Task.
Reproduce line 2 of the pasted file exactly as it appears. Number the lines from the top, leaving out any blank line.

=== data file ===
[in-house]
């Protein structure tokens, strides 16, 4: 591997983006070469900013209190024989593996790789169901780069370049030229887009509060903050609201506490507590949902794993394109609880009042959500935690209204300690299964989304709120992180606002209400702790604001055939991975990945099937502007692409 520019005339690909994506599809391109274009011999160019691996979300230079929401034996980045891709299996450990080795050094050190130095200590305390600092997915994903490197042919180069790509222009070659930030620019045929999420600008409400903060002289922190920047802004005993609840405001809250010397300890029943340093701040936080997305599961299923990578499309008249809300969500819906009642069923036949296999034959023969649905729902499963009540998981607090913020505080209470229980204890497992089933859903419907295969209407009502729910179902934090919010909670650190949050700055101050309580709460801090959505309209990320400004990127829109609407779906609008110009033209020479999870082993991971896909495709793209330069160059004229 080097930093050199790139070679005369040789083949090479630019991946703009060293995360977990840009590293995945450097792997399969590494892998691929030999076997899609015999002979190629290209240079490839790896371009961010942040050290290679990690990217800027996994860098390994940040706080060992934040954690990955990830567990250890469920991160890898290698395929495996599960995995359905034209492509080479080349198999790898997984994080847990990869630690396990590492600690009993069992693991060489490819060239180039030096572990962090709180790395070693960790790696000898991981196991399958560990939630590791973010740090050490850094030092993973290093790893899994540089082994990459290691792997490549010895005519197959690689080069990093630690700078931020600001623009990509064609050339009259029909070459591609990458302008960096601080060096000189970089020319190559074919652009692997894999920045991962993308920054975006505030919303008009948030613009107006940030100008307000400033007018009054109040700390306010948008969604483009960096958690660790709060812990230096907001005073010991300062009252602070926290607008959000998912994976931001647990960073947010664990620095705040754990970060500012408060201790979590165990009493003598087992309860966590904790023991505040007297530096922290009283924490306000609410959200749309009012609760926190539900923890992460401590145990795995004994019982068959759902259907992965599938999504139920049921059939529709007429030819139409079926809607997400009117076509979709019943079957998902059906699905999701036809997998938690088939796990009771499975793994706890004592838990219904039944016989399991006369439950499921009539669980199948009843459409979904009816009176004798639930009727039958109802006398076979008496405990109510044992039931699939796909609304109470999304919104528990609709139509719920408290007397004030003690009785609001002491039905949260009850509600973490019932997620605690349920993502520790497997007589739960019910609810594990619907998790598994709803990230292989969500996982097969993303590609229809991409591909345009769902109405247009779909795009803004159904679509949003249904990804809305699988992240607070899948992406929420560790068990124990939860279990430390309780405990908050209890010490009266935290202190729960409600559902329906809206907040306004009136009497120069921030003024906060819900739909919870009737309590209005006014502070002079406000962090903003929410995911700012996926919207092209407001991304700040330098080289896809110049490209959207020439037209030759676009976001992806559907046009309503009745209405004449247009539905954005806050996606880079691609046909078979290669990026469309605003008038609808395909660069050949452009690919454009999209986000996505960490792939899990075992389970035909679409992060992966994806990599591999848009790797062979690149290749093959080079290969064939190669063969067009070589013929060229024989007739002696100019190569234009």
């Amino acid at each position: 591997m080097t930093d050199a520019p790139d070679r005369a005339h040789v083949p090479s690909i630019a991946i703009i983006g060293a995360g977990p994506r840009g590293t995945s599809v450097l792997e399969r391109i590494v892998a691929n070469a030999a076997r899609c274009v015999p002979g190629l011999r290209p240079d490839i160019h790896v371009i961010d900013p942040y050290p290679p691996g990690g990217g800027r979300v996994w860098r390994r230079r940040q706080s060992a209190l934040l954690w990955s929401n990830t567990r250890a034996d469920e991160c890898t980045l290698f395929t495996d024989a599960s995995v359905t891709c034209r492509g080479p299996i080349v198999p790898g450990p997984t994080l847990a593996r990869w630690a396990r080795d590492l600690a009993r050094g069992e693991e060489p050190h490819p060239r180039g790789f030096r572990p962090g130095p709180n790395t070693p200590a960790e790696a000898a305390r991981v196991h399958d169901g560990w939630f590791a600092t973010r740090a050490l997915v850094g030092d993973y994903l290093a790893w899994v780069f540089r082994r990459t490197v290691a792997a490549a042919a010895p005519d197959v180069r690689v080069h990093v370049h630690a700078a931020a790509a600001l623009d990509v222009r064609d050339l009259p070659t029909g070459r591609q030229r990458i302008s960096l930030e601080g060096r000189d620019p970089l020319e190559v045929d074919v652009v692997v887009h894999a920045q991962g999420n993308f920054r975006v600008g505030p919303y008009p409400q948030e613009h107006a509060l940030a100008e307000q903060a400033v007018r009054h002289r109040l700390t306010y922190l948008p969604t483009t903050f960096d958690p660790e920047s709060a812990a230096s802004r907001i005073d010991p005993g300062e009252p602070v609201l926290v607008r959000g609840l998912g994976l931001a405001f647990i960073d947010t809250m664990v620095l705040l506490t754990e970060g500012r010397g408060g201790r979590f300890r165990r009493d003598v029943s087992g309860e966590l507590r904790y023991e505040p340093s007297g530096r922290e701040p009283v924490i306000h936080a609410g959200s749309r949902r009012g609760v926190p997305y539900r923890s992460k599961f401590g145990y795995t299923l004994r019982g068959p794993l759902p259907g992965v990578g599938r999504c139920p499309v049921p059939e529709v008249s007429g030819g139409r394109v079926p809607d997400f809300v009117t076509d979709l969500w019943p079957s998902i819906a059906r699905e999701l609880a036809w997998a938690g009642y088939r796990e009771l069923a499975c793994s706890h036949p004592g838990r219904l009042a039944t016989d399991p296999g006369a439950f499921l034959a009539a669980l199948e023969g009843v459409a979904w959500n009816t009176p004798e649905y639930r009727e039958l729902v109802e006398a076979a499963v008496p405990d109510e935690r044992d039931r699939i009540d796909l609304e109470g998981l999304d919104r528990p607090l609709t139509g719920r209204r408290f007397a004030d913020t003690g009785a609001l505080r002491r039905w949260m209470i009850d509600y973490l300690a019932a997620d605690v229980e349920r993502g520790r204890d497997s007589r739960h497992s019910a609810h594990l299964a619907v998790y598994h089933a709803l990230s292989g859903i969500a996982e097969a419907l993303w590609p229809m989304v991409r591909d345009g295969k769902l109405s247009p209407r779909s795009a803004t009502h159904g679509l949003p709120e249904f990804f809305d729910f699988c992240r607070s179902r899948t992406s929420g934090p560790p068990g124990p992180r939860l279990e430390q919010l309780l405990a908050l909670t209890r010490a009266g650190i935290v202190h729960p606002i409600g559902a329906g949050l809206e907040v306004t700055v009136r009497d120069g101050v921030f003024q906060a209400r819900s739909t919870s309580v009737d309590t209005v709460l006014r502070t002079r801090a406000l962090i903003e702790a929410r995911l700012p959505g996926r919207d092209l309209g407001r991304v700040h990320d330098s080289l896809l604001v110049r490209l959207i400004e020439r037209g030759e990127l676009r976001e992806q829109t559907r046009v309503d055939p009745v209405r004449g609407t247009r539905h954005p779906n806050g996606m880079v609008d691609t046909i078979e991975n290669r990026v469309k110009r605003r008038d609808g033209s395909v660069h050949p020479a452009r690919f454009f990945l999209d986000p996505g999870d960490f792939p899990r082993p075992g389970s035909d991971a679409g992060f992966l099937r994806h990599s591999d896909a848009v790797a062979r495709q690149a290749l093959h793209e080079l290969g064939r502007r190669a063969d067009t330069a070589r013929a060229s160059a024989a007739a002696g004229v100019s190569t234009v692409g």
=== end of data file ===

């Protein structure tokens, strides 16, 4: 591997983006070469900013209190024989593996790789169901780069370049030229887009509060903050609201506490507590949902794993394109609880009042959500935690209204300690299964989304709120992180606002209400702790604001055939991975990945099937502007692409 520019005339690909994506599809391109274009011999160019691996979300230079929401034996980045891709299996450990080795050094050190130095200590305390600092997915994903490197042919180069790509222009070659930030620019045929999420600008409400903060002289922190920047802004005993609840405001809250010397300890029943340093701040936080997305599961299923990578499309008249809300969500819906009642069923036949296999034959023969649905729902499963009540998981607090913020505080209470229980204890497992089933859903419907295969209407009502729910179902934090919010909670650190949050700055101050309580709460801090959505309209990320400004990127829109609407779906609008110009033209020479999870082993991971896909495709793209330069160059004229 080097930093050199790139070679005369040789083949090479630019991946703009060293995360977990840009590293995945450097792997399969590494892998691929030999076997899609015999002979190629290209240079490839790896371009961010942040050290290679990690990217800027996994860098390994940040706080060992934040954690990955990830567990250890469920991160890898290698395929495996599960995995359905034209492509080479080349198999790898997984994080847990990869630690396990590492600690009993069992693991060489490819060239180039030096572990962090709180790395070693960790790696000898991981196991399958560990939630590791973010740090050490850094030092993973290093790893899994540089082994990459290691792997490549010895005519197959690689080069990093630690700078931020600001623009990509064609050339009259029909070459591609990458302008960096601080060096000189970089020319190559074919652009692997894999920045991962993308920054975006505030919303008009948030613009107006940030100008307000400033007018009054109040700390306010948008969604483009960096958690660790709060812990230096907001005073010991300062009252602070926290607008959000998912994976931001647990960073947010664990620095705040754990970060500012408060201790979590165990009493003598087992309860966590904790023991505040007297530096922290009283924490306000609410959200749309009012609760926190539900923890992460401590145990795995004994019982068959759902259907992965599938999504139920049921059939529709007429030819139409079926809607997400009117076509979709019943079957998902059906699905999701036809997998938690088939796990009771499975793994706890004592838990219904039944016989399991006369439950499921009539669980199948009843459409979904009816009176004798639930009727039958109802006398076979008496405990109510044992039931699939796909609304109470999304919104528990609709139509719920408290007397004030003690009785609001002491039905949260009850509600973490019932997620605690349920993502520790497997007589739960019910609810594990619907998790598994709803990230292989969500996982097969993303590609229809991409591909345009769902109405247009779909795009803004159904679509949003249904990804809305699988992240607070899948992406929420560790068990124990939860279990430390309780405990908050209890010490009266935290202190729960409600559902329906809206907040306004009136009497120069921030003024906060819900739909919870009737309590209005006014502070002079406000962090903003929410995911700012996926919207092209407001991304700040330098080289896809110049490209959207020439037209030759676009976001992806559907046009309503009745209405004449247009539905954005806050996606880079691609046909078979290669990026469309605003008038609808395909660069050949452009690919454009999209986000996505960490792939899990075992389970035909679409992060992966994806990599591999848009790797062979690149290749093959080079290969064939190669063969067009070589013929060229024989007739002696100019190569234009």